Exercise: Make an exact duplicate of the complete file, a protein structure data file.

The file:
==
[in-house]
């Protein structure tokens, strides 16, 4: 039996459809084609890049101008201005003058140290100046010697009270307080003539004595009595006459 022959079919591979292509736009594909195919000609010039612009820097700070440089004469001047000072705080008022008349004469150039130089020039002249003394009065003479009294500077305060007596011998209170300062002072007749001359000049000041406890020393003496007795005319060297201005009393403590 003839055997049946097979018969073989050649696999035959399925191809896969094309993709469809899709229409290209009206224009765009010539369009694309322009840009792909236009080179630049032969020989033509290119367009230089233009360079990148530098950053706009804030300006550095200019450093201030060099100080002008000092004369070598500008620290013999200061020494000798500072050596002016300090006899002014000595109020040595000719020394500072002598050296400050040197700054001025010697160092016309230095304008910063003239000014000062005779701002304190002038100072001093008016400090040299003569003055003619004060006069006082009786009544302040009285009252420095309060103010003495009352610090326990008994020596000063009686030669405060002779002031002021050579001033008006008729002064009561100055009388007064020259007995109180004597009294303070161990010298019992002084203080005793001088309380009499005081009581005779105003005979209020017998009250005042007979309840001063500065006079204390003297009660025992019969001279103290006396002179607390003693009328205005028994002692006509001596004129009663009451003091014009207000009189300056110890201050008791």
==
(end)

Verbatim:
[in-house]
């Protein structure tokens, strides 16, 4: 039996459809084609890049101008201005003058140290100046010697009270307080003539004595009595006459 022959079919591979292509736009594909195919000609010039612009820097700070440089004469001047000072705080008022008349004469150039130089020039002249003394009065003479009294500077305060007596011998209170300062002072007749001359000049000041406890020393003496007795005319060297201005009393403590 003839055997049946097979018969073989050649696999035959399925191809896969094309993709469809899709229409290209009206224009765009010539369009694309322009840009792909236009080179630049032969020989033509290119367009230089233009360079990148530098950053706009804030300006550095200019450093201030060099100080002008000092004369070598500008620290013999200061020494000798500072050596002016300090006899002014000595109020040595000719020394500072002598050296400050040197700054001025010697160092016309230095304008910063003239000014000062005779701002304190002038100072001093008016400090040299003569003055003619004060006069006082009786009544302040009285009252420095309060103010003495009352610090326990008994020596000063009686030669405060002779002031002021050579001033008006008729002064009561100055009388007064020259007995109180004597009294303070161990010298019992002084203080005793001088309380009499005081009581005779105003005979209020017998009250005042007979309840001063500065006079204390003297009660025992019969001279103290006396002179607390003693009328205005028994002692006509001596004129009663009451003091014009207000009189300056110890201050008791």